The local manufacturers showcase dubbed Changamka Festival organized by the Kenya Association of Manufacturers (KAM) at the Kenyatta International Conference Centre (KICC) Nairobi Edition officially came to a close with a clarion call to Kenyans to continue supporting locally manufactured goods to promote growth in the sector.
The festival which registered great footfall saw shoppers seek products such as clothes, foodstuffs such as maize flour, wheat flour, and legumes, as well as pure honey, shoes, and machinery spare parts among others from Kenyan local manufacturers through the week in a bid to experience and promote quality.
The push for locally manufactured goods to be embraced by millions of Kenya has been one of the major pushes by the government through the Ministry of Trade under the Buy Kenya Build Kenya initiative. The festival was aimed at wading off the analogy that locally manufactured products are expensive and of low quality.
The shopping festival saw high-ranking state officials from both the County Government of Nairobi and the National Government visit KICC to interact with both the local manufacturers and customers, giving prominence to the event and a clear indication of the government’s hand in pushing for the consumption of locally made products.
Dr. Juma Mukhwana, HSC PS – State Department for Industry, during the kick-off of the festival, called on Kenyans to normalize buying from local manufacturers as one of the ways of challenging them and propelling them to international markets.
“There is no doubt that local manufacturing plays a major role in the growth of this country economically. As a government, our focus on promoting sustainable policies to promote local manufacturing is clear. We will continue working with local manufacturing players to create a conducive business environment to increase the contribution to GDP by the manufacturing sector from the current 7.2% to 20% by 2030,” he said.
The Cabinet Secretary in the Ministry of Co-operatives & Micro, Small and Medium Enterprises Simon Chelugui was among the high-ranking government officials who paid a visit to local manufacturers and businesses at the KICC.
“It is our desire and wish as a ministry to support these upcoming corporates, who are SMEs and the backbone of our economy. Many of them are adding value to many of our produce and it helps the economy down the value chain. Giving support through initiatives such as the Changamka Shopping Festival allows them to showcase what they have to offer to their customers,” said the CS.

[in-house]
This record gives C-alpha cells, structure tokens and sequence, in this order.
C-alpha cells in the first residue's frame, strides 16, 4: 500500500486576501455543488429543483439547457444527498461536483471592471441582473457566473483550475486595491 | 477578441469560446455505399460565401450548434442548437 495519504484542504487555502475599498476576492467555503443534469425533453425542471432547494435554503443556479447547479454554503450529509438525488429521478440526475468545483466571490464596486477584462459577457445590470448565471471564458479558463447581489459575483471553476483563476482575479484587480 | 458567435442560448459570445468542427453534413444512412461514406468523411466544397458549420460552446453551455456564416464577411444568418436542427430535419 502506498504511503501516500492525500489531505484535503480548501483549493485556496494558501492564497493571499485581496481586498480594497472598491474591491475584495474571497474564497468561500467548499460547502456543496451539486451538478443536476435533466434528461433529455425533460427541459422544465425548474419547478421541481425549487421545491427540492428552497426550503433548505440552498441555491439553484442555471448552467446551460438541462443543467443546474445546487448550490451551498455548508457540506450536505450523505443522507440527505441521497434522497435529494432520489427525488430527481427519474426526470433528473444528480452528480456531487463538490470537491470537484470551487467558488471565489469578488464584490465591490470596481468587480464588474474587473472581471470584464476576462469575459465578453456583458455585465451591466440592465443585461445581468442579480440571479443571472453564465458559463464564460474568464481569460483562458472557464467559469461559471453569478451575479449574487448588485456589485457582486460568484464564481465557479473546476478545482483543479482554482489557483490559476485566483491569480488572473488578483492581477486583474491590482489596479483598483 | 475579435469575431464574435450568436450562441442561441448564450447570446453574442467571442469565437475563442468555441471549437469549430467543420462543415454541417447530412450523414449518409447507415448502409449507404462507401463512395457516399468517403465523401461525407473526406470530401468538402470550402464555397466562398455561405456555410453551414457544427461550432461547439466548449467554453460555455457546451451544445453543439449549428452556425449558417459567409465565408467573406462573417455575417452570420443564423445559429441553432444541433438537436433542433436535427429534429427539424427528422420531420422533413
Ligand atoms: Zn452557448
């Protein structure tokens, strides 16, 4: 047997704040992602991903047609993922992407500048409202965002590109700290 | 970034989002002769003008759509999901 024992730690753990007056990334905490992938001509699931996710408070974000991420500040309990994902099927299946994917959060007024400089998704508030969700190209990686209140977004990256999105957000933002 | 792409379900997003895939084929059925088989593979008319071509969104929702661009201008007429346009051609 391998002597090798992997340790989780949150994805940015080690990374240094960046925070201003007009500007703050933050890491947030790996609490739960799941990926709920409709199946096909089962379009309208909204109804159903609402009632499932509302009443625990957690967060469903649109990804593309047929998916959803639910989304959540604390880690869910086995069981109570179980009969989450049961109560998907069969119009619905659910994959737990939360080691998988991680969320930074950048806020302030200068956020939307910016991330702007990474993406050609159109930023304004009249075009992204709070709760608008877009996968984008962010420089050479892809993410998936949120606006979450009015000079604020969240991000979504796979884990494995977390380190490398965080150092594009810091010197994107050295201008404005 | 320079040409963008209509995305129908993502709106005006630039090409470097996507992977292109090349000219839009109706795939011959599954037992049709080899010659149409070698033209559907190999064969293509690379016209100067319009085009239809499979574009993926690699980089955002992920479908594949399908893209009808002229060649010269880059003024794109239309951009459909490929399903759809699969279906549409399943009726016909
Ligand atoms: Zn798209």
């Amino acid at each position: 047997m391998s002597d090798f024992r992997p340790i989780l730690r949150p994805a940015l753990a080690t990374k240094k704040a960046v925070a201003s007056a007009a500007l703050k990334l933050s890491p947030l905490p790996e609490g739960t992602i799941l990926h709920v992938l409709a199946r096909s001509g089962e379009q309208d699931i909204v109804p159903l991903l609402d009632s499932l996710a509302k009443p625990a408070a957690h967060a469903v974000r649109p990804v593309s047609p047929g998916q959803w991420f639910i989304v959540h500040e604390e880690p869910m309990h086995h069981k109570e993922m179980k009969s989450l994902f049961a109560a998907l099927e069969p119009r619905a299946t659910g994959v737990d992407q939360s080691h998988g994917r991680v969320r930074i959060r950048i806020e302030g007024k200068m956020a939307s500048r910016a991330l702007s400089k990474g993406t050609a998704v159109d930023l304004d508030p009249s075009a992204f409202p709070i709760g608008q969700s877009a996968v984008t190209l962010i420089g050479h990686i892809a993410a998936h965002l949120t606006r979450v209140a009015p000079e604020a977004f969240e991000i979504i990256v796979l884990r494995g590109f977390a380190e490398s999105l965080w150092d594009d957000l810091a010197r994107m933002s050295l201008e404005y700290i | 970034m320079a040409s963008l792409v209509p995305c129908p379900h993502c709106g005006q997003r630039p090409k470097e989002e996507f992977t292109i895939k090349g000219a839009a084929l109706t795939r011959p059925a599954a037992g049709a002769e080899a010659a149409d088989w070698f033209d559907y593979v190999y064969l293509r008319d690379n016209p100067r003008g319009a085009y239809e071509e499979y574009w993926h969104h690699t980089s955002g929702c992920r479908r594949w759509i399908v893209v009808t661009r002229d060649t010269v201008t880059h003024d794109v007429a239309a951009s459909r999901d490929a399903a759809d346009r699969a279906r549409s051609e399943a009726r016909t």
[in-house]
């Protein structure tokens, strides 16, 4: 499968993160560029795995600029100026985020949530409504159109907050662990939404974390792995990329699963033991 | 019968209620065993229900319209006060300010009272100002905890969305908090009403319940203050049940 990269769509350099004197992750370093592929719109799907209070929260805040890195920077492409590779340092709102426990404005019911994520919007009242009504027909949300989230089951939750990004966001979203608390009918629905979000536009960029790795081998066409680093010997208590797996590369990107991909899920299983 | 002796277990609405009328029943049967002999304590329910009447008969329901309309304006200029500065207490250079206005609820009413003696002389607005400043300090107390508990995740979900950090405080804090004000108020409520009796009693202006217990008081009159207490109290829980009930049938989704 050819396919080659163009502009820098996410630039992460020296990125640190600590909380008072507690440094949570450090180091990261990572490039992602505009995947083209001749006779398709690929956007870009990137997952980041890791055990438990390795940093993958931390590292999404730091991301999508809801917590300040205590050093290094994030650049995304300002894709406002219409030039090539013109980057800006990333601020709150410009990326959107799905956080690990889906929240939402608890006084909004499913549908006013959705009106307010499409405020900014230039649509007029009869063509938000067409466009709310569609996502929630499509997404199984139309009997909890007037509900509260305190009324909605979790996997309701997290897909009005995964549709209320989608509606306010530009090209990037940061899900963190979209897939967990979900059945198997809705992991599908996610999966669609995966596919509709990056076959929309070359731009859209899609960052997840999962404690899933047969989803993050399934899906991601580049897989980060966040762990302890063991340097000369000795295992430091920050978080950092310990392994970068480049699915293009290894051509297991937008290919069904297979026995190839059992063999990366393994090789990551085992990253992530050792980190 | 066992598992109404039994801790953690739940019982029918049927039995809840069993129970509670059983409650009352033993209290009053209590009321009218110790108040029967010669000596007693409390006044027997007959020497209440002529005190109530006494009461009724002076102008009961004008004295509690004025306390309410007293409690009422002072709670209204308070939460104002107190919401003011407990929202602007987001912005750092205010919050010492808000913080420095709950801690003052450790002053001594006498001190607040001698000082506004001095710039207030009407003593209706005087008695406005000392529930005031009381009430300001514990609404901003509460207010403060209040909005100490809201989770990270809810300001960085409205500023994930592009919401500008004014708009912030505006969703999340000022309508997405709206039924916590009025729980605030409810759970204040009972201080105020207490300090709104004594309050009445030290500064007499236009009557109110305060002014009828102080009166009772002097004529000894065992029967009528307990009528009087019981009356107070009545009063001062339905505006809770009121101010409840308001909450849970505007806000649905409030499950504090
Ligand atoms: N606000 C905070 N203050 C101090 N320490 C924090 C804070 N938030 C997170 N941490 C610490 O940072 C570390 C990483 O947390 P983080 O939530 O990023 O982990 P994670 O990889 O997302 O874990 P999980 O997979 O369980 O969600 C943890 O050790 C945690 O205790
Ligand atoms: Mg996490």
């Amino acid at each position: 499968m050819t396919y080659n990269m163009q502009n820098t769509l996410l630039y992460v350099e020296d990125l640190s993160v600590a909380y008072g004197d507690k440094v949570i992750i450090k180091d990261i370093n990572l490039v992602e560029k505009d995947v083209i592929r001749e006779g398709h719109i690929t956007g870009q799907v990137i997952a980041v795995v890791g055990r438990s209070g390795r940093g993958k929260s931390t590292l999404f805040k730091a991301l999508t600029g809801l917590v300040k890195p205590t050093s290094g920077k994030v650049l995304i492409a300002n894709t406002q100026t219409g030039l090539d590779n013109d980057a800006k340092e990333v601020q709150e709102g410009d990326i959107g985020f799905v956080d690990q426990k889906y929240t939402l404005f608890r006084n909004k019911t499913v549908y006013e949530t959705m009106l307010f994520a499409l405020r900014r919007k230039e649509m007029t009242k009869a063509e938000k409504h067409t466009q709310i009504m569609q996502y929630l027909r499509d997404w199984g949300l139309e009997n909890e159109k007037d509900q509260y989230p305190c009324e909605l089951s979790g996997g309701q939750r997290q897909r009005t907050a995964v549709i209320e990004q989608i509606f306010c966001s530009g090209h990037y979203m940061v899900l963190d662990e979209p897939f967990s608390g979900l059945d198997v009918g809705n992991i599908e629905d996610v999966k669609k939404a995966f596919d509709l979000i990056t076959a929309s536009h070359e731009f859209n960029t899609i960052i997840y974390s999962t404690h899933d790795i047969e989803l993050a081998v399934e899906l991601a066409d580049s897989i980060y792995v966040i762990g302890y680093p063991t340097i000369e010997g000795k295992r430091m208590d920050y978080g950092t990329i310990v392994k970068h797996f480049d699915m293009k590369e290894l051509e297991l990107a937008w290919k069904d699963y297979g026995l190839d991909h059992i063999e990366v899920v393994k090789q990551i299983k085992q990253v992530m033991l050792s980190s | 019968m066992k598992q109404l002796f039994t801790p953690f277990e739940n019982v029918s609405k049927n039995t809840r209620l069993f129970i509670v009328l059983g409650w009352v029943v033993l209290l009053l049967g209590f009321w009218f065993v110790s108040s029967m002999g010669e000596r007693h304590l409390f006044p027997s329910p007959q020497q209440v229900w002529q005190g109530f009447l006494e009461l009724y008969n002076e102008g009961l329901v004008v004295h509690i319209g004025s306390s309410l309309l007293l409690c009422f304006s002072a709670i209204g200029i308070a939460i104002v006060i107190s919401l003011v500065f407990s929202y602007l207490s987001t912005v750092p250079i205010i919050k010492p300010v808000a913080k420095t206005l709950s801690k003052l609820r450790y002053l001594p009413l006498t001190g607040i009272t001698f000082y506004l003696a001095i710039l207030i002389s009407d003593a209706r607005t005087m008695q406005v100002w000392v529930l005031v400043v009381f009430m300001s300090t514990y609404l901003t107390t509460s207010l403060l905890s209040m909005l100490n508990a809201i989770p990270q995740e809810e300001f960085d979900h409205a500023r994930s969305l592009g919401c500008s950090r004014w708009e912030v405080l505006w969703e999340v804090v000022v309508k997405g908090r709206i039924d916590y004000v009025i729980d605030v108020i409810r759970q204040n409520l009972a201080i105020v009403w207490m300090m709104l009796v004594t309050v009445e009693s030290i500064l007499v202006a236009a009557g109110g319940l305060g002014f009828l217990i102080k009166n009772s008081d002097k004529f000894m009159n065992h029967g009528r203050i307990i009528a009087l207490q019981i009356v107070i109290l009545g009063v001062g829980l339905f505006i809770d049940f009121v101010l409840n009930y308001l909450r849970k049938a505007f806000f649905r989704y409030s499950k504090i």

The CSs visit came at a time when a conversation was ongoing on the worrying trend of small businesses shutting down en masse due to unfriendly taxes, the high cost of doing business, and the ever-reducing purchasing power of Kenyans. Stats from the Kenya National Bureau of Statistics (KNBS) showed that five years to 2016, at least 2.2 million SMEs had shut down, translating to 450,000 annually, 30,000 monthly, and 1,000 daily.
CS Chelugui attributed the massive shutdown of SMEs to the absence of policies that are tailored towards protecting SMEs and giving them a lifeline in terms of timely payments when they supply their goods and services.
The CS said the Ministry was working towards setting up a policy that will see suppliers from the SME sector paid promptly to shield them from collapsing due to delayed payment. He added that many small businesses are struggling to remain afloat due to delayed payment and promised that his ministry will ensure that this is changed.
Micro, and Small Enterprise Authority Chairman, Mr. James Mureu also highlighted the event and praised the government for initiatives such as the Hustler Fund for small businesses saying it has played a role in keeping thousands of them in business. “The SMEs in Kenya should remove the competition from among themselves and look at competing with other players such as the Chinese so that our local products can break even and feature in global markets,” he said.
Mr. Mureu added that the Authority was also working towards ensuring that all small businesses have specific zones with shades arranged according to the sector one has majored in to harmonize the sector and give it more prominence.
As the festival came to an end, the main highlight was the amplification of the fact that local manufacturing is the backbone of Kenya’s economy contributing about 7.8 percent to Kenya’s gross domestic product (GDP), as well as employing the highest number of wage earners, with 352,000 people.
It is on that premise that the Kenya Association of Manufacturers (KAM) has been at the forefront of pushing for the consumption of locally manufactured goods and breaking the long-standing myth that local products are more expensive as compared to those that are imported. Through initiatives such as the Changamka Festival, KAM hopes to boost production among manufacturers and spur Kenya’s economic growth.
The festival was sponsored by Kenya Breweries Limited (KBL), KCB Group, NCBA Bank, GIZ – support on behalf of the Republic of Finland and the Federal Republic of Germany, Price Kata/Integral Media, Eco Bank, Nairobi City County, Smart Expo and Amonex Enterprises Limited.